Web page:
FROM   (select customer_id, cluster_set(clus_km_1_37 USING *) as Cluster_Set
        from   insur_cust_ltv_sample 
        WHERE  customer_id in ('CU13386', 'CU100')) T,
      TABLE(T.cluster_set) S
order by t.customer_id, s.probability desc; 

The output from this query will be an ordered data set based on the customer id and then the clusters listed in descending order of probability. The cluster with the highest probability is what would be returned by the CLUSTER_ID function. The output from the above query is shown below.


If you would like to see the details of each of the clusters and to examine the differences between these clusters then you will need to use the CLUSTER_DETAILS function (see previous blog post).

You can specify topN and cutoff to limit the number of clusters returned by the function. By default, both topN and cutoff are null and all clusters are returned.

- topN is the N most probable clusters. If multiple clusters share the Nth probability, then the function chooses one of them.

- cutoff is a probability threshold. Only clusters with probability greater than or equal to cutoff are returned. To filter by cutoff only, specify NULL for topN.

You may want to use these individually or combined together if you have a large number of customers. To return up to the N most probable clusters that are greater than or equal to cutoff, specify both topN and cutoff.

The following example illustrates using the topN value to return the top 4 clusters.

SELECT t.customer_id, s.cluster_id, s.probability
FROM   (select customer_id, cluster_set(clus_km_1_37, 4, null USING *) as Cluster_Set
        from   insur_cust_ltv_sample 
        WHERE  customer_id in ('CU13386', 'CU100')) T,
      TABLE(T.cluster_set) S
order by t.customer_id, s.probability desc;

and the output from this query shows only 4 clusters displayed for each record.


Alternatively you can select the clusters based on a cut off value for the probability. In the following example this is set to 0.05.

SELECT t.customer_id, s.cluster_id, s.probability
FROM   (select customer_id, cluster_set(clus_km_1_37, NULL, 0.05 USING *) as Cluster_Set
        from   insur_cust_ltv_sample 
        WHERE  customer_id in ('CU13386', 'CU100')) T,
      TABLE(T.cluster_set) S
order by t.customer_id, s.probability desc;

and the output this time looks a bit different.


Finally, yes you can combine these two parameters to work together.

SELECT t.customer_id, s.cluster_id, s.probability FROM (select customer_id, cluster_set(clus_km_1_37, 2, 0.05 USING *) as Cluster_Set from insur_cust_ltv_sample WHERE customer_id in ('CU13386', 'CU100')) T, TABLE(T.cluster_set) S order by t.customer_id, s.probability desc;

Thursday, June 16, 2016

Cluster Details with Oracle Data Mining - Part 2

This is the second blog post of my series on examining the clusters that are predicted for by an Oracle Data Mining model for your data. In my previous blog post I should you how to use CLUSTER_ID and CLUSTER_PROBABILITY functions. These are the core of what you will be used when working with clusters and automating the process.

In this blog post I will look at what details are used by the clustering model to make the prediction. The function that you can use is called CLUSTER_DETAILS. I had an earlier blog post on using PREDICTION_DETAILS to see some of the details that are produced when performing classification.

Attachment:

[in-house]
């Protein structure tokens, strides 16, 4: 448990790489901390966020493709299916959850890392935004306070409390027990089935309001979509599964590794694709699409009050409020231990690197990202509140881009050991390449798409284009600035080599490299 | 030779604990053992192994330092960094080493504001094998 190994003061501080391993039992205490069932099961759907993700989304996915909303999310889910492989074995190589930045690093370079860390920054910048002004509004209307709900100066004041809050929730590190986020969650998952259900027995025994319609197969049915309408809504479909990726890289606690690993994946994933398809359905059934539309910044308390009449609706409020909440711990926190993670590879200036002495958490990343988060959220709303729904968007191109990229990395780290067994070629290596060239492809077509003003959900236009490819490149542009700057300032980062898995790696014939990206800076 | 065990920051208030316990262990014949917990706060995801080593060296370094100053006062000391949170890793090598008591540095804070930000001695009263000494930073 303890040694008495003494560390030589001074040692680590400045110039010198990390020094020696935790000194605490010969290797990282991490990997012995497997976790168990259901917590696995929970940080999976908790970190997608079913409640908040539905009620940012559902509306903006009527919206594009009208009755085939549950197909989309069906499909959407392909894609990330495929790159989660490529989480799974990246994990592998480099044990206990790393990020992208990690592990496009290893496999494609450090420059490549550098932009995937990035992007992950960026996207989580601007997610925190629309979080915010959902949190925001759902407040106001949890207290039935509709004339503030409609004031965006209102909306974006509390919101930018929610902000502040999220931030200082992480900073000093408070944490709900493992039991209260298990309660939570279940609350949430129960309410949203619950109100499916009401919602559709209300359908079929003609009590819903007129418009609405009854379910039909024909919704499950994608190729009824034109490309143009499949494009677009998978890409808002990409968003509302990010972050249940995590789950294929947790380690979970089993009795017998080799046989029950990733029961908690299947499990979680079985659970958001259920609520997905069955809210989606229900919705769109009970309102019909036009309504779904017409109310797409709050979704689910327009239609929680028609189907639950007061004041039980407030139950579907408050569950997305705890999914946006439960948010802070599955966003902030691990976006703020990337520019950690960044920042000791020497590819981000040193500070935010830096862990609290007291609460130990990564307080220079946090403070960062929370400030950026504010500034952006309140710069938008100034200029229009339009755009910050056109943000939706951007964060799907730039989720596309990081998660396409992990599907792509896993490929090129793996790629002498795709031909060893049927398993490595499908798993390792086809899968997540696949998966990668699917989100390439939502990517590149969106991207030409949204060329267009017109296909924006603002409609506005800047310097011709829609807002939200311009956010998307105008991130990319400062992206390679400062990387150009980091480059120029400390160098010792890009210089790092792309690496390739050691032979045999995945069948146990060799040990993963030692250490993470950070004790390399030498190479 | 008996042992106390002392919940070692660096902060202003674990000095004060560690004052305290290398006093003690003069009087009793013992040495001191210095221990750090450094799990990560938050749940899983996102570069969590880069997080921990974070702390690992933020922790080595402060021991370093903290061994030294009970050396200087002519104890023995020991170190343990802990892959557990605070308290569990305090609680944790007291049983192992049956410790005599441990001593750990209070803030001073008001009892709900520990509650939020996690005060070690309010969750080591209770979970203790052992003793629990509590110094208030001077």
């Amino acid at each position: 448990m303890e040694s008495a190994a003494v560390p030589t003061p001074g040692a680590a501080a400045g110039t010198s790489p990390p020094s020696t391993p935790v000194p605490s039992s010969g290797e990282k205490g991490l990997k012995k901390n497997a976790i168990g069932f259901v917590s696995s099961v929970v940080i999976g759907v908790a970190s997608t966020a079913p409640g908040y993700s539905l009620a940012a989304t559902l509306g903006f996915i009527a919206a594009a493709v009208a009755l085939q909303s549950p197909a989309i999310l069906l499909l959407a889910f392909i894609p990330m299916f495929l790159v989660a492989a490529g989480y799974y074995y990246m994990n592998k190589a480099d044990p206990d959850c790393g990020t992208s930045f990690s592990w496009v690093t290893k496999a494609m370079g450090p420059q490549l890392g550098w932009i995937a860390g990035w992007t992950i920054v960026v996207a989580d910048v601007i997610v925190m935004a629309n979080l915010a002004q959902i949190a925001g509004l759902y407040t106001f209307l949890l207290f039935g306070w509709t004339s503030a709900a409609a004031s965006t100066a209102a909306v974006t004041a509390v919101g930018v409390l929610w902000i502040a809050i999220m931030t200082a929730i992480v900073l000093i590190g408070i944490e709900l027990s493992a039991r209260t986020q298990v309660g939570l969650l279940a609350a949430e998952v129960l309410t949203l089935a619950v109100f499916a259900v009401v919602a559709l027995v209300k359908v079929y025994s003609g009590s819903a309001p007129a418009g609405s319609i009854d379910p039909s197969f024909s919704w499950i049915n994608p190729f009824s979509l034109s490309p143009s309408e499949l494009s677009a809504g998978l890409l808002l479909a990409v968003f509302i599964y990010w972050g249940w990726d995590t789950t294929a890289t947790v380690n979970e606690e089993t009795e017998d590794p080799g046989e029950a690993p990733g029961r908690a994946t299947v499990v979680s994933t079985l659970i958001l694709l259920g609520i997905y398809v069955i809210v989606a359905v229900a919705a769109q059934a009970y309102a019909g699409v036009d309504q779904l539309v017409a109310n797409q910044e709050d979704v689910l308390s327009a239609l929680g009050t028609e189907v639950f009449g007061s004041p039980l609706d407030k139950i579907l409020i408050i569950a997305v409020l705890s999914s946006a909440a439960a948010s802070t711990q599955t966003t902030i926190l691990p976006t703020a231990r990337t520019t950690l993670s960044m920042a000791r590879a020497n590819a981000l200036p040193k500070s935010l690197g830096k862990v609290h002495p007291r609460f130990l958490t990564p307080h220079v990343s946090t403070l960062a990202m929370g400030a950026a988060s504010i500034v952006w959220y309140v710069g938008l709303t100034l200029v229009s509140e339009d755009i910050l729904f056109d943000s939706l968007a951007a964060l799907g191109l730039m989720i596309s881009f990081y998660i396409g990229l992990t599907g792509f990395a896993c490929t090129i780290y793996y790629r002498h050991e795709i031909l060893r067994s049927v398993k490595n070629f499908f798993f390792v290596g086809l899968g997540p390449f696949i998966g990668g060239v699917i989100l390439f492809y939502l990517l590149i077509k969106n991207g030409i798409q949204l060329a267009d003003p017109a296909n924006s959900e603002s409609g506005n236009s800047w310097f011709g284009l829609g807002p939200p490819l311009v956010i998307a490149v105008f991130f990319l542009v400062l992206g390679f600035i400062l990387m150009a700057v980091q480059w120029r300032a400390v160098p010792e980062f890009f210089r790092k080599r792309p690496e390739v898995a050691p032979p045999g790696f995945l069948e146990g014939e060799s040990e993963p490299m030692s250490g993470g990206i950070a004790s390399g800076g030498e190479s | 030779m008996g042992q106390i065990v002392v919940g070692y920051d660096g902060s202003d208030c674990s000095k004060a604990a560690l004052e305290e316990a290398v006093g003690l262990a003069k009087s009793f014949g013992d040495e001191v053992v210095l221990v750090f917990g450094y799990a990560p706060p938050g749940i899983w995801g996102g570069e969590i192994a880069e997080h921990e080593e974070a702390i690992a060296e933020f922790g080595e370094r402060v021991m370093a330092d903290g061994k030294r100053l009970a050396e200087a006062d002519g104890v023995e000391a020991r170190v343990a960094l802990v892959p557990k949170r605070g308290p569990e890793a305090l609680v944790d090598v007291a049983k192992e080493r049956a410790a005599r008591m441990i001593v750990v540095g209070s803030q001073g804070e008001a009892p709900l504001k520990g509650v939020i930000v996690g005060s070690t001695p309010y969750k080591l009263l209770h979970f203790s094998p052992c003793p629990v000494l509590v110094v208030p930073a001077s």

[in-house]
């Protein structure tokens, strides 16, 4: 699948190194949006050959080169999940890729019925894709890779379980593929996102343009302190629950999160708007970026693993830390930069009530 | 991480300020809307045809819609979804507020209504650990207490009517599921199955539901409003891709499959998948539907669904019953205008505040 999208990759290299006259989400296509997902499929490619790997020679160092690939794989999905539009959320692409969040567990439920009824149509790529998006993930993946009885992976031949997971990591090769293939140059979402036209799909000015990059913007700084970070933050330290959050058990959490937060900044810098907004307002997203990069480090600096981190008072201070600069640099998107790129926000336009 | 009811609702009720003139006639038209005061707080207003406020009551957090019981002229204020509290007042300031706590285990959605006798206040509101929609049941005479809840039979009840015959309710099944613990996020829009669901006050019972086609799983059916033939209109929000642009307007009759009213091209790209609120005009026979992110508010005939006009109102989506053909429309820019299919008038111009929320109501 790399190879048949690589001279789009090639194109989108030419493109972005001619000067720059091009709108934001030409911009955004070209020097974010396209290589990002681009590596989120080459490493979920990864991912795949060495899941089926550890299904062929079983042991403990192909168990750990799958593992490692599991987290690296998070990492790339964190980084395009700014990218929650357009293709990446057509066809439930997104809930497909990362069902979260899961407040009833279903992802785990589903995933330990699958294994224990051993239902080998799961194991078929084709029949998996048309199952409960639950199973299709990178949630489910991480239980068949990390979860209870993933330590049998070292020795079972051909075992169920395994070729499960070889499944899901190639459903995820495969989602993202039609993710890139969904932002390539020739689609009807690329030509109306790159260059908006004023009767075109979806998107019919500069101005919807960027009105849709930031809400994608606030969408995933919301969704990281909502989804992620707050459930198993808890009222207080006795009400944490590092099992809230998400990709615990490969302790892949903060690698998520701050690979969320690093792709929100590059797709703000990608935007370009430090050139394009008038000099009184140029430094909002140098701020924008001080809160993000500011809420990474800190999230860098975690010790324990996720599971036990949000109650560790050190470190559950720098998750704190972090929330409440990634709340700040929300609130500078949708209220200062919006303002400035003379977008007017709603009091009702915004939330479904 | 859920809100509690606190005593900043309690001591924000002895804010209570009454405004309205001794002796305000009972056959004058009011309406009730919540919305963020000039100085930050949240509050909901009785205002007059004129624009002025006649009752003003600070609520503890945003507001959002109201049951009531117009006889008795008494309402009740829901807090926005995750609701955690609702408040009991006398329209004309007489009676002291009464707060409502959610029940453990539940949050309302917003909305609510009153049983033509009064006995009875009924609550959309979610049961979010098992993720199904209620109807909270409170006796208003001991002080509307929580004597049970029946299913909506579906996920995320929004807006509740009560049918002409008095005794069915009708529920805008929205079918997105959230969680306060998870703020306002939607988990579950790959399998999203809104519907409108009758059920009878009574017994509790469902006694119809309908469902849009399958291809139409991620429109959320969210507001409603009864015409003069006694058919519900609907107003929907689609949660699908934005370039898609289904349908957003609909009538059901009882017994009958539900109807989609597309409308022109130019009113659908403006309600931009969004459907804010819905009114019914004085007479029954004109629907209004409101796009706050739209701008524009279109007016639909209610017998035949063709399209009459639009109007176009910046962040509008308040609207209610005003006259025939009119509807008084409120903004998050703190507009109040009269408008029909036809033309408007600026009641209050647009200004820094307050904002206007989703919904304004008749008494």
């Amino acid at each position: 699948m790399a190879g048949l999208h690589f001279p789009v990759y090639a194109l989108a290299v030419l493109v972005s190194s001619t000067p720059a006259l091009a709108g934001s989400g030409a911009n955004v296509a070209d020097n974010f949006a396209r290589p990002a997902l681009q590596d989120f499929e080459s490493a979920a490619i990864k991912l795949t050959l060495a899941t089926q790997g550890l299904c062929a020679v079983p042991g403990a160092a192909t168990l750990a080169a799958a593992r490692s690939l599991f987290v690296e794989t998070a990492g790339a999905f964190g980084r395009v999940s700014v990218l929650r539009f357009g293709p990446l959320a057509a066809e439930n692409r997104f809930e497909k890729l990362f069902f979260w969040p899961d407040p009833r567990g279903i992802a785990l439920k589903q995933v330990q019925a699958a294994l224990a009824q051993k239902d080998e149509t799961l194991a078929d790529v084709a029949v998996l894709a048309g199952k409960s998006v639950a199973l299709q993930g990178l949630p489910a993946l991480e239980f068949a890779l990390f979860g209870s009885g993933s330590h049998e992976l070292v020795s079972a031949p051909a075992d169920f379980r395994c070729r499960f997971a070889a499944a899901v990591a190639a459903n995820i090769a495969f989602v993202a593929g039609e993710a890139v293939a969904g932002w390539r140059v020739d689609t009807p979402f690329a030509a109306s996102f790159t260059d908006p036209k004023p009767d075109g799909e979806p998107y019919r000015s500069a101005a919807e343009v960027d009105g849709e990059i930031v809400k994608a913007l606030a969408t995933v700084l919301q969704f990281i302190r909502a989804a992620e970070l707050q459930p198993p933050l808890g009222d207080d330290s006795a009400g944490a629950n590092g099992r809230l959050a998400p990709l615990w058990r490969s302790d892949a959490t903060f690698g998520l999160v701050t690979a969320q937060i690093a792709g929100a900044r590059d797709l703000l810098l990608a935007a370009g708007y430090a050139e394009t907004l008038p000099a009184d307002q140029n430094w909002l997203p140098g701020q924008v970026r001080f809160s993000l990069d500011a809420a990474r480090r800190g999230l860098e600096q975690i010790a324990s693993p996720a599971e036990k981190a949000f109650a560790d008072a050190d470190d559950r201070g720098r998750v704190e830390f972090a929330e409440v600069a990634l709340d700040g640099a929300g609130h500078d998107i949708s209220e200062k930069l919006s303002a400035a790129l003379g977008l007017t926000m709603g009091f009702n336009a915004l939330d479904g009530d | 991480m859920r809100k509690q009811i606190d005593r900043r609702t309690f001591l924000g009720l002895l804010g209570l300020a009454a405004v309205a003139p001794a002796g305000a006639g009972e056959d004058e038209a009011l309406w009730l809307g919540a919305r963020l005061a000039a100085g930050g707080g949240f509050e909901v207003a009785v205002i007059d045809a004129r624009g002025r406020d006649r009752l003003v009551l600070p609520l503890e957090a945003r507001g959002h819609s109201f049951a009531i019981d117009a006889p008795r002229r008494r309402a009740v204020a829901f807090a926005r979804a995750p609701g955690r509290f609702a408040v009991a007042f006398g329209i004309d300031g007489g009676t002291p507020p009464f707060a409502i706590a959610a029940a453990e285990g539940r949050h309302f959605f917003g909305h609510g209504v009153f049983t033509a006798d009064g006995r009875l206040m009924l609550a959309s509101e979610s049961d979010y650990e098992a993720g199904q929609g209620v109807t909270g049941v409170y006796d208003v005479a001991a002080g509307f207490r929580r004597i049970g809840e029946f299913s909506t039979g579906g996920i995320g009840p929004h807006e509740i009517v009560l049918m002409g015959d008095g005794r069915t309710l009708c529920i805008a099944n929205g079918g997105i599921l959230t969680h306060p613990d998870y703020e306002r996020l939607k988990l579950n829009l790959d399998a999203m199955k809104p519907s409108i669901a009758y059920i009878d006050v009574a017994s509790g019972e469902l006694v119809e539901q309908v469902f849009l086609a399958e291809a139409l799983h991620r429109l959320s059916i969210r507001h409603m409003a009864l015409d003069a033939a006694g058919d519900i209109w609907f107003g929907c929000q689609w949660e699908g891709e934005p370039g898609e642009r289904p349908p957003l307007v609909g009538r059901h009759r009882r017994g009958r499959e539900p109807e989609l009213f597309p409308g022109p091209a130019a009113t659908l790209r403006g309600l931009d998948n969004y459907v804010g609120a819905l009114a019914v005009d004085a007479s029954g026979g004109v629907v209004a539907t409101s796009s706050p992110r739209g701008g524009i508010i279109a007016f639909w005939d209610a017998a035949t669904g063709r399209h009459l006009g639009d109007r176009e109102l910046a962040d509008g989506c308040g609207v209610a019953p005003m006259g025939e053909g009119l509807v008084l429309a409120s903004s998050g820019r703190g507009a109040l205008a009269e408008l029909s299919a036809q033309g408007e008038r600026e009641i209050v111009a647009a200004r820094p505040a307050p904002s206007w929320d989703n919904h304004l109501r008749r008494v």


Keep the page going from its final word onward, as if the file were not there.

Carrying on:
CLUSTER_DETAILS returns the cluster details for each row in the selection. The return value is an XML string that describes the attributes of the highest probability cluster.

Here is an example of using the CLUSTER_DETAILS function in a SELECT statement.

select cluster_details(clus_km_1_37, 14 USING *) as Cluster_Details
from   insur_cust_ltv_sample 
where  customer_id = 'CU13386';

The output is an XML string and the easiest way to view this is in SQL Developer. It will list the top 5 highest weighted attributes for the cluster centroid.

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The returned attributes are ordered by weight. The weight of an attribute expresses its positive or negative impact on cluster assignment. A positive weight indicates an increased likelihood of assignment. A negative weight indicates a decreased likelihood of assignment. By default, CLUSTER_DETAILS returns the attributes with the highest positive weights in defending order.

Tuesday, June 7, 2016

Examining predicted Clusters and Cluster details using SQL

In a previous blog post I gave some details of how you can examine some of the details behind a prediction made using a classification model. This seemed to spark a lot of interest. But before I come back to looking at classification prediction details and other information, this blog post is the first in a 4 part blog post on examining the details of Clusters, as identified by a cluster model created using Oracle Data Mining.

The 4 blog posts will consist of:

  • 1 - (this blog post) will look at how to determine the predicted cluster and cluster probability for your record.
  • 2 - will show you how to examine the details behind and used to predict the cluster.
  • 3 - A record could belong to many clusters. In this blog post we will look at how you can determine what clusters a record can belong to.
  • 4 - Cluster distance is a measure of how far the record is from the cluster centroid. As a data point or record can belong to many clusters, it can be useful to know the distances as you can build logic to perform different actions based on the cluster distances and cluster probabilities.